Tuesday, September 26, 2017

Leonard Peikoff: Philosophy is a Continual Misery

I had been under the impression that Leonard Peikoff is a happy man. I believed that since Objectivism is the philosophy for living on earth, someone whose life has been spent in talking and writing about Objectivism must be happy.

But Objectivism has not brought happiness to Peikoff. It has been the cause of his misery.

In his podcast for October 25, 2015 (which I found yesterday), he answers the question: “Are you yourself happy?” This is a strange podcast. In his 8 minute long rambling response Peikoff seems confused and dejected.

He does not sound like an Objectivist philosopher. He speaks like an ordinary man. He sounds pathetic.

The worse thing is that Peikoff blames philosophy for his failure to achieve happiness. He says, “In the morning, when I am writing philosophy, I dread getting to the desk and having to put more hours on it.” He also says that “philosophy is a continual misery.”

However, he points out that he did find some kind of happiness “for the first time” in his life at the age of 81, but that is because he gave up philosophy and started writing fiction. But before he began his tryst with fiction writing, there are two other activities that he tried. Here’s an excerpt from my transcription of his podcast:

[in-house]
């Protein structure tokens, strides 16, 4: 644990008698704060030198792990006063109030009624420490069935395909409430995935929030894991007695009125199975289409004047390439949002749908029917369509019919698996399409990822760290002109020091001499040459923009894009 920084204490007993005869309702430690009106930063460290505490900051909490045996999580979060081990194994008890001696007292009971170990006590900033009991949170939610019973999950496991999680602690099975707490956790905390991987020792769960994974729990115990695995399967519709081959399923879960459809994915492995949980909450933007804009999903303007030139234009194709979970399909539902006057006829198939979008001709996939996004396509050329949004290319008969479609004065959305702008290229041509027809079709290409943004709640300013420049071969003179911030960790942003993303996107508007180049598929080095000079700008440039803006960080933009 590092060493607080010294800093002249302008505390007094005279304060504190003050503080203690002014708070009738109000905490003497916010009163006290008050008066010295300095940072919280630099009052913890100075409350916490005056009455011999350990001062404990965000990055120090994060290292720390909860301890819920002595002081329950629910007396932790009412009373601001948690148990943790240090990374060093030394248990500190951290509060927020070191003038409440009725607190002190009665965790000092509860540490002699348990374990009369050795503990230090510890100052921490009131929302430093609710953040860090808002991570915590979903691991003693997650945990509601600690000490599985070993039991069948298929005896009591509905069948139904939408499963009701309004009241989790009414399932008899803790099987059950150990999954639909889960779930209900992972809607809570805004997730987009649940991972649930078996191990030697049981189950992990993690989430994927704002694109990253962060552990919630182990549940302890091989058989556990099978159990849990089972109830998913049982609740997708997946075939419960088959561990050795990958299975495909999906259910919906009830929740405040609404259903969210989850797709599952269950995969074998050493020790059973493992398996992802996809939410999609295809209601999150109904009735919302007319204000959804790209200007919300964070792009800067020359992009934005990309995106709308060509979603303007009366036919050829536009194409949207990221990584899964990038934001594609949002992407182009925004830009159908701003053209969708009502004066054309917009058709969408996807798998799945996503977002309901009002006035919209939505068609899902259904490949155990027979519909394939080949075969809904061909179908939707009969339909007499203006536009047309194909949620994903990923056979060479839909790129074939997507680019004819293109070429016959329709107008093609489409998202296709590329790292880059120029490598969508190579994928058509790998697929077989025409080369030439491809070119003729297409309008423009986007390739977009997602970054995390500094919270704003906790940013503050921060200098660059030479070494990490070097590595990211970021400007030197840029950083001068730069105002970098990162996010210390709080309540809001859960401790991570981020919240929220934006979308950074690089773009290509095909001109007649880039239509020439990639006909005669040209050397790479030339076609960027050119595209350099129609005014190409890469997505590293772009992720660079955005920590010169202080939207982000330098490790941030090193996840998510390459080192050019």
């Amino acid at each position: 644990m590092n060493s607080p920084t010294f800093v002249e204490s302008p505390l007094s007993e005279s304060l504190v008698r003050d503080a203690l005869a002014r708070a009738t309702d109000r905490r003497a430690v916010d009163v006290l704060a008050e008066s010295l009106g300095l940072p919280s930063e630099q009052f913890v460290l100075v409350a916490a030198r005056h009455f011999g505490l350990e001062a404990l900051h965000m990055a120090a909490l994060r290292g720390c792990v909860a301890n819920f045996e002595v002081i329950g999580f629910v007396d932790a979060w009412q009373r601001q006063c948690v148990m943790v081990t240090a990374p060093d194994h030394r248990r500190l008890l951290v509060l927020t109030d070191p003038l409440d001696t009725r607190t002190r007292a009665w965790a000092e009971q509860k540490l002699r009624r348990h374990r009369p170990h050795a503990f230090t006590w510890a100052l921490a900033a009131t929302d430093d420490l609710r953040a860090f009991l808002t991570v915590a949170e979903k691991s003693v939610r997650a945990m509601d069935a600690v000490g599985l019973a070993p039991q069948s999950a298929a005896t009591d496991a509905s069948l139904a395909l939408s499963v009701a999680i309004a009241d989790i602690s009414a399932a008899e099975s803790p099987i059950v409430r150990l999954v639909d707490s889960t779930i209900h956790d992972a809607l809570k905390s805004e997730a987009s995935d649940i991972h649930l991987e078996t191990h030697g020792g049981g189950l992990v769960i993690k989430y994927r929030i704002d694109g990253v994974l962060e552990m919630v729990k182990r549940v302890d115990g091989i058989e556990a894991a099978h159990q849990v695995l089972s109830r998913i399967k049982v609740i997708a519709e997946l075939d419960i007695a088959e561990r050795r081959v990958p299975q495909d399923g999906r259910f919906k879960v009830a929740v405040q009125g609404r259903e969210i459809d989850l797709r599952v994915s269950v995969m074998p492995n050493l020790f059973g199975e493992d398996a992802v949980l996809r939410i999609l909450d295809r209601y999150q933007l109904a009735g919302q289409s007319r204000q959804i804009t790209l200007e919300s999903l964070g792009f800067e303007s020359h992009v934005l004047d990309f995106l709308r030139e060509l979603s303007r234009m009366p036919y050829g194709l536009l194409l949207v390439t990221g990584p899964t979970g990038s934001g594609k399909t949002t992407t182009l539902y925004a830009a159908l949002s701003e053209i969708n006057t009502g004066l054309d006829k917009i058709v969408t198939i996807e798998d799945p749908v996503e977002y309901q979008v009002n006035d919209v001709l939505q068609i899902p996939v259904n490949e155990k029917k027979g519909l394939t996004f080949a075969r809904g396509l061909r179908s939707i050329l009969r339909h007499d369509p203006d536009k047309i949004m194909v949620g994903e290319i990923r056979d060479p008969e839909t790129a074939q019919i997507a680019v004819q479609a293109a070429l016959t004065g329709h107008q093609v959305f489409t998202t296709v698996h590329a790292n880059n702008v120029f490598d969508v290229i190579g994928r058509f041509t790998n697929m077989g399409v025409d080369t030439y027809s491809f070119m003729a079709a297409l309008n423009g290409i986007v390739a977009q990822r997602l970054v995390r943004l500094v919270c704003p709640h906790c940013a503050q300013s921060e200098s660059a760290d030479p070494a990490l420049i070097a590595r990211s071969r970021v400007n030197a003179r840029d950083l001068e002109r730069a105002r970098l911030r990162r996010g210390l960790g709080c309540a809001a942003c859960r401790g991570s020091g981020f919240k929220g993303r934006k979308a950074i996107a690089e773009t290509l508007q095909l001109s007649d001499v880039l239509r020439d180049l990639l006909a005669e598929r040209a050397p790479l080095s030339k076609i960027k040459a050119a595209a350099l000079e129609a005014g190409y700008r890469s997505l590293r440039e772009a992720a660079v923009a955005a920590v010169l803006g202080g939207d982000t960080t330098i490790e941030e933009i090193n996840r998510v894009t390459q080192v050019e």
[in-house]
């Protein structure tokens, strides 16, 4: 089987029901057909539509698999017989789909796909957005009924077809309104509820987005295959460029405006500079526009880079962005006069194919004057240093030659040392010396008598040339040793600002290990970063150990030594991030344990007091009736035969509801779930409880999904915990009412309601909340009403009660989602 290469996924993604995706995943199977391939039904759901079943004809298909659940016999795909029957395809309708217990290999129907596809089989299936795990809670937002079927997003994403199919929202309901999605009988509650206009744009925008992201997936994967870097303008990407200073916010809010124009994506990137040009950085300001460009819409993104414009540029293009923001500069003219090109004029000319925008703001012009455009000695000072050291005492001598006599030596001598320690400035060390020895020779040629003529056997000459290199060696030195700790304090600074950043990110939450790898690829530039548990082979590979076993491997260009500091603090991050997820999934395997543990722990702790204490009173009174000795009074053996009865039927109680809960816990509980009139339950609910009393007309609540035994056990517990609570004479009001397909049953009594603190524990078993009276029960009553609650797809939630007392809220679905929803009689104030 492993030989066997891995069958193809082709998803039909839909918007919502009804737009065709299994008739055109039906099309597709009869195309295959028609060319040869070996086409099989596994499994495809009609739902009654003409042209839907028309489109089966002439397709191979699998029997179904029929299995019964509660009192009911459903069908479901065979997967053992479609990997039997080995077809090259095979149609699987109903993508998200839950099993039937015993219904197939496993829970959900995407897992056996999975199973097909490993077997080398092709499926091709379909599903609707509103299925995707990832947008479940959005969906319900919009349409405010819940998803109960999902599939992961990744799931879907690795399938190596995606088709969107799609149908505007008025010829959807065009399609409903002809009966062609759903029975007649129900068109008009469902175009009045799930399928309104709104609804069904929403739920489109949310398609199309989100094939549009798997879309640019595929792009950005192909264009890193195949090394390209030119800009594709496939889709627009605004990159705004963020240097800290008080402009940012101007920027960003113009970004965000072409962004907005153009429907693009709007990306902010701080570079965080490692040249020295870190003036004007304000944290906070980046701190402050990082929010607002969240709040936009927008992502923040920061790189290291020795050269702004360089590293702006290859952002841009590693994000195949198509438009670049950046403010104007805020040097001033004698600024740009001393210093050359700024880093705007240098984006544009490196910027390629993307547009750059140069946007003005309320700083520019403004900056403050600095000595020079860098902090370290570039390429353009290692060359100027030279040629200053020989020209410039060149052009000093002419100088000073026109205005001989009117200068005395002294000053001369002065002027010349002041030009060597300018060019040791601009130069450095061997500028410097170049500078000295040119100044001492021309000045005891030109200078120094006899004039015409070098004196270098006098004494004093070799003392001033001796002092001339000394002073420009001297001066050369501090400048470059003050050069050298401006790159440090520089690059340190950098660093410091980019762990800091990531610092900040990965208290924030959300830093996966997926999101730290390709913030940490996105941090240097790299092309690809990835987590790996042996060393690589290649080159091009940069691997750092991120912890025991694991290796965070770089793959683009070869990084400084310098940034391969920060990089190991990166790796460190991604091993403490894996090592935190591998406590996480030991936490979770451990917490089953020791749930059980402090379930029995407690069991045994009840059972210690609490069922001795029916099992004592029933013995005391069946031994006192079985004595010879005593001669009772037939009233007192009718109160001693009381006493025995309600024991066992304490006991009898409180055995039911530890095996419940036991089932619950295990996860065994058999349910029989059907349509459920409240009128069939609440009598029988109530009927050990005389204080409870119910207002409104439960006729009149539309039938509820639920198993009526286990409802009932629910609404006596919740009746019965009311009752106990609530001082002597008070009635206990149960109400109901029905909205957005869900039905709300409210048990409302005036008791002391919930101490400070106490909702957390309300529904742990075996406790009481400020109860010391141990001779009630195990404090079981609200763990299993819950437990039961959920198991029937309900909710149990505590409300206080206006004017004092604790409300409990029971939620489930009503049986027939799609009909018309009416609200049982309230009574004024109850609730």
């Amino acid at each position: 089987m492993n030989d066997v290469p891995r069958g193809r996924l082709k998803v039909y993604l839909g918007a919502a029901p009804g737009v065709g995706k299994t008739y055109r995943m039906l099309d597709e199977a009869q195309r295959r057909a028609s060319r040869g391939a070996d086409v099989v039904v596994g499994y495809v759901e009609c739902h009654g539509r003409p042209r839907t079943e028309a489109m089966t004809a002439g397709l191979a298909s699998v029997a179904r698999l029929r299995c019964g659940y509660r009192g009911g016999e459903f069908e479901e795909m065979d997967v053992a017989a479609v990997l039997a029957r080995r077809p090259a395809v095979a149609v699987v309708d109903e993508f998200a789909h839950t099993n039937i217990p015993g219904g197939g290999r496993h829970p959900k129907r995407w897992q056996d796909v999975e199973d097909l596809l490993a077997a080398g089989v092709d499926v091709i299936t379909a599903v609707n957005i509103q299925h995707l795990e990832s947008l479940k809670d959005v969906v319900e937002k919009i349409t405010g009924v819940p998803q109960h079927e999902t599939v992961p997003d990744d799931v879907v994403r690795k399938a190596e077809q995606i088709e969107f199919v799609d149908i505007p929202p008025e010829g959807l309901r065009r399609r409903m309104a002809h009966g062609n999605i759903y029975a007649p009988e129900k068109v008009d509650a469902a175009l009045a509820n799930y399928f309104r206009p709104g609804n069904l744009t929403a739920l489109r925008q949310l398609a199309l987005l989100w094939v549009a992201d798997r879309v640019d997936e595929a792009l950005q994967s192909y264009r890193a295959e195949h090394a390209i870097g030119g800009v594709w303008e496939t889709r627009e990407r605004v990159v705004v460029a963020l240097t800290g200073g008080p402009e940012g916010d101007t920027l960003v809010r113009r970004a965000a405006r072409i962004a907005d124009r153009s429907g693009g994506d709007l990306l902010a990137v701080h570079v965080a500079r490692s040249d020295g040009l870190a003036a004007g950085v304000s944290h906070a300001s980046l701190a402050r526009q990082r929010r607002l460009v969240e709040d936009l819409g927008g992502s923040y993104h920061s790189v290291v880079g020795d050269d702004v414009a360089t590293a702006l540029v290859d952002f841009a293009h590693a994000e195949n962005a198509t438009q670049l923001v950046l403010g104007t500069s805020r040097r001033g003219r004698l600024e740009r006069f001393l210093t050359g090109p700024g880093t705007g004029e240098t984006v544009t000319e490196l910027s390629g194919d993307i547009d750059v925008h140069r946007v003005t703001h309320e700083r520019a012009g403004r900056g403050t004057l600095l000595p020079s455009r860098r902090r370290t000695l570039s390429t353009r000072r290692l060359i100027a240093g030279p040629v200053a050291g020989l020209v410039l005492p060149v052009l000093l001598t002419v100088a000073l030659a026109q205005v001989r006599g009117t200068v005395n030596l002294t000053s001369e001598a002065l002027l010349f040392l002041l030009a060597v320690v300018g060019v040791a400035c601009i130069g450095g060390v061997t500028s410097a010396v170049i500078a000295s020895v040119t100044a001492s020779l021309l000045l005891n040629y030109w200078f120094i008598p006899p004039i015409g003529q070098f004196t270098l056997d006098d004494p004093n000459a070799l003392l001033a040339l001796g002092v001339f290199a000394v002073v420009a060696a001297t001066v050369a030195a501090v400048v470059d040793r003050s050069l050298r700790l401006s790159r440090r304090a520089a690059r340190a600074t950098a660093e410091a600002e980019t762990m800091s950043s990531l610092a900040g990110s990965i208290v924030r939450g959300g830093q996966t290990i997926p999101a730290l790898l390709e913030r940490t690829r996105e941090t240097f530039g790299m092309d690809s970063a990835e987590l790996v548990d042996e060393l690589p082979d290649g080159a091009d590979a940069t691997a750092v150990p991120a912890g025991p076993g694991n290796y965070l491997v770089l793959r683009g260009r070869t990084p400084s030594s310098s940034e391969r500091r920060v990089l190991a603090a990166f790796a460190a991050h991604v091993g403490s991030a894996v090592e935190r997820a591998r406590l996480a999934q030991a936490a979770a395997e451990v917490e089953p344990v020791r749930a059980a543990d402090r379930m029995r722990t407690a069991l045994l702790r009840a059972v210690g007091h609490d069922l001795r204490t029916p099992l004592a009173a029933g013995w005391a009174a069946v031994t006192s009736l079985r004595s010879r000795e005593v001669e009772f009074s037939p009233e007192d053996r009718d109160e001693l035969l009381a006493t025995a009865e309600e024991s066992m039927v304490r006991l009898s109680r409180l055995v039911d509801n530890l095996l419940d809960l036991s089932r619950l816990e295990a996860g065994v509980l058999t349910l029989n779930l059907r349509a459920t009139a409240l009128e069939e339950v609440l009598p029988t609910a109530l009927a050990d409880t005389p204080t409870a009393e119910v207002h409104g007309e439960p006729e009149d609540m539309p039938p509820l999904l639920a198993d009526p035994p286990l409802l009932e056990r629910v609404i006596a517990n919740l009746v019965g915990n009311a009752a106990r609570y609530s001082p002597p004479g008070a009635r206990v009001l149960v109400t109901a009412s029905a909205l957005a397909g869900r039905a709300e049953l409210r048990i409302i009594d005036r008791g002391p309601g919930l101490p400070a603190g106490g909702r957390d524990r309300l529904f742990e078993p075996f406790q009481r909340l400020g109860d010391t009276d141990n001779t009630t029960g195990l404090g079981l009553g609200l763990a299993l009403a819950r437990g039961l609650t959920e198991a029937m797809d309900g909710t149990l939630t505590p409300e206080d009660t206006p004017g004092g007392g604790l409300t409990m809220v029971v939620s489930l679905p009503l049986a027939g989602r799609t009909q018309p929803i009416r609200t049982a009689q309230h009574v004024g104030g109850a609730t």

“I knew when I retired that there were three arts that I always loved… that I wanted to try. I started with sculpture—the instructor very nicely said that I don’t think you are going to get it. Then I went to piano. After I had practiced a piece for many months I asked the instructor to tell me whether I can play it. Just say: ‘yes’ or ‘no’. He paused and said, “You are close”… But I realized that I didn’t have it and I got disillusioned with piano. My last hope was fiction, which I had stayed away from because it is language and words… And I thought it was writing and I don’t want to get into language and words. But I tried. I started with short stories because even I can’t imagine going with something as big as a novel. I made up three short stories, and when I read them after sometime, I disliked each one.” 
Towards the end of his podcast, Peikoff says:
“I am really enthusiastic about this part of my life. And I wonder how happier life would be if I just started out writing fiction and that’s it, but I probably won’t because… what I wanna know is what is true about the world first. So maybe it is in right order. In any event, I am happy to say that this time the answer to the question is yes.”
This really is a strange podcast from Leonard Peikoff. I am still trying to make sense of it. 

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